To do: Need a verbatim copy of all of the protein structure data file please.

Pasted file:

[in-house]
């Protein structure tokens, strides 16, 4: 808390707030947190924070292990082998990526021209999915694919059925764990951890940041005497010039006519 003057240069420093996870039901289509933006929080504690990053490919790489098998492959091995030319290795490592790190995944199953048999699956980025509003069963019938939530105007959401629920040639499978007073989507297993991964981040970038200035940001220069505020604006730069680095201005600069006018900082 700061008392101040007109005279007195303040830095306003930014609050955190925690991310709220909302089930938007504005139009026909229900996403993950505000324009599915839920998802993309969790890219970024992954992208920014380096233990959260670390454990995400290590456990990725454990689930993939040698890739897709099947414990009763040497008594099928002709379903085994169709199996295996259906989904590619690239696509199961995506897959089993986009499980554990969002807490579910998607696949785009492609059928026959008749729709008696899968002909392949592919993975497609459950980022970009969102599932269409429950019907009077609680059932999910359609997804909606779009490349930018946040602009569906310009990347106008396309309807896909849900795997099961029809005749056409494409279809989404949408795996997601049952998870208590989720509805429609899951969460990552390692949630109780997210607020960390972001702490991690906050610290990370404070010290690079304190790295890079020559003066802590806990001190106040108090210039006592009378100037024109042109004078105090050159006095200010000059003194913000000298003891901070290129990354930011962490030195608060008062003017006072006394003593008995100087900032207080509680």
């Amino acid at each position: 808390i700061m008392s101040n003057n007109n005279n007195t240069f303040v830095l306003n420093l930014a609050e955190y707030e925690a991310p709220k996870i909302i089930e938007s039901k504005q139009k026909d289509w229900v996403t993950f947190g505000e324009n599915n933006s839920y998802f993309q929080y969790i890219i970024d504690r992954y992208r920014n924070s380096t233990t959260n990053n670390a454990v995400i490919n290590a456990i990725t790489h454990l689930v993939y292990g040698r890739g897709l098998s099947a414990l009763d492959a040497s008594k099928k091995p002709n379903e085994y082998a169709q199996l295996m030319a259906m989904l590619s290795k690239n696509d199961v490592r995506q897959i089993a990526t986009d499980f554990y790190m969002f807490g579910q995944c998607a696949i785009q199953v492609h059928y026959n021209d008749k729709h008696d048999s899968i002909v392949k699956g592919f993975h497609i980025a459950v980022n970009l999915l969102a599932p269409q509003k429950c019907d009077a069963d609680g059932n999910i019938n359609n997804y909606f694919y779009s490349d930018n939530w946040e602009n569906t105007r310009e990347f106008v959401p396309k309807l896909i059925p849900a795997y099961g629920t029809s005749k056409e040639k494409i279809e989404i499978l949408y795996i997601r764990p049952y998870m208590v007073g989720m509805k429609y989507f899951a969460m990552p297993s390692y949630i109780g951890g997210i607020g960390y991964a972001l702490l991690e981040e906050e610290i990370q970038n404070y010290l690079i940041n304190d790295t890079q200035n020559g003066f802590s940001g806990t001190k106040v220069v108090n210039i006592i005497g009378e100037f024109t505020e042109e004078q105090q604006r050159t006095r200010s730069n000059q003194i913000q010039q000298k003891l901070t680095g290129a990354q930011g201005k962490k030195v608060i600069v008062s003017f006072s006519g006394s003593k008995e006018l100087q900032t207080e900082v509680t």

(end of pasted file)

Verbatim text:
[in-house]
């Protein structure tokens, strides 16, 4: 808390707030947190924070292990082998990526021209999915694919059925764990951890940041005497010039006519 003057240069420093996870039901289509933006929080504690990053490919790489098998492959091995030319290795490592790190995944199953048999699956980025509003069963019938939530105007959401629920040639499978007073989507297993991964981040970038200035940001220069505020604006730069680095201005600069006018900082 700061008392101040007109005279007195303040830095306003930014609050955190925690991310709220909302089930938007504005139009026909229900996403993950505000324009599915839920998802993309969790890219970024992954992208920014380096233990959260670390454990995400290590456990990725454990689930993939040698890739897709099947414990009763040497008594099928002709379903085994169709199996295996259906989904590619690239696509199961995506897959089993986009499980554990969002807490579910998607696949785009492609059928026959008749729709008696899968002909392949592919993975497609459950980022970009969102599932269409429950019907009077609680059932999910359609997804909606779009490349930018946040602009569906310009990347106008396309309807896909849900795997099961029809005749056409494409279809989404949408795996997601049952998870208590989720509805429609899951969460990552390692949630109780997210607020960390972001702490991690906050610290990370404070010290690079304190790295890079020559003066802590806990001190106040108090210039006592009378100037024109042109004078105090050159006095200010000059003194913000000298003891901070290129990354930011962490030195608060008062003017006072006394003593008995100087900032207080509680």
């Amino acid at each position: 808390i700061m008392s101040n003057n007109n005279n007195t240069f303040v830095l306003n420093l930014a609050e955190y707030e925690a991310p709220k996870i909302i089930e938007s039901k504005q139009k026909d289509w229900v996403t993950f947190g505000e324009n599915n933006s839920y998802f993309q929080y969790i890219i970024d504690r992954y992208r920014n924070s380096t233990t959260n990053n670390a454990v995400i490919n290590a456990i990725t790489h454990l689930v993939y292990g040698r890739g897709l098998s099947a414990l009763d492959a040497s008594k099928k091995p002709n379903e085994y082998a169709q199996l295996m030319a259906m989904l590619s290795k690239n696509d199961v490592r995506q897959i089993a990526t986009d499980f554990y790190m969002f807490g579910q995944c998607a696949i785009q199953v492609h059928y026959n021209d008749k729709h008696d048999s899968i002909v392949k699956g592919f993975h497609i980025a459950v980022n970009l999915l969102a599932p269409q509003k429950c019907d009077a069963d609680g059932n999910i019938n359609n997804y909606f694919y779009s490349d930018n939530w946040e602009n569906t105007r310009e990347f106008v959401p396309k309807l896909i059925p849900a795997y099961g629920t029809s005749k056409e040639k494409i279809e989404i499978l949408y795996i997601r764990p049952y998870m208590v007073g989720m509805k429609y989507f899951a969460m990552p297993s390692y949630i109780g951890g997210i607020g960390y991964a972001l702490l991690e981040e906050e610290i990370q970038n404070y010290l690079i940041n304190d790295t890079q200035n020559g003066f802590s940001g806990t001190k106040v220069v108090n210039i006592i005497g009378e100037f024109t505020e042109e004078q105090q604006r050159t006095r200010s730069n000059q003194i913000q010039q000298k003891l901070t680095g290129a990354q930011g201005k962490k030195v608060i600069v008062s003017f006072s006519g006394s003593k008995e006018l100087q900032t207080e900082v509680t």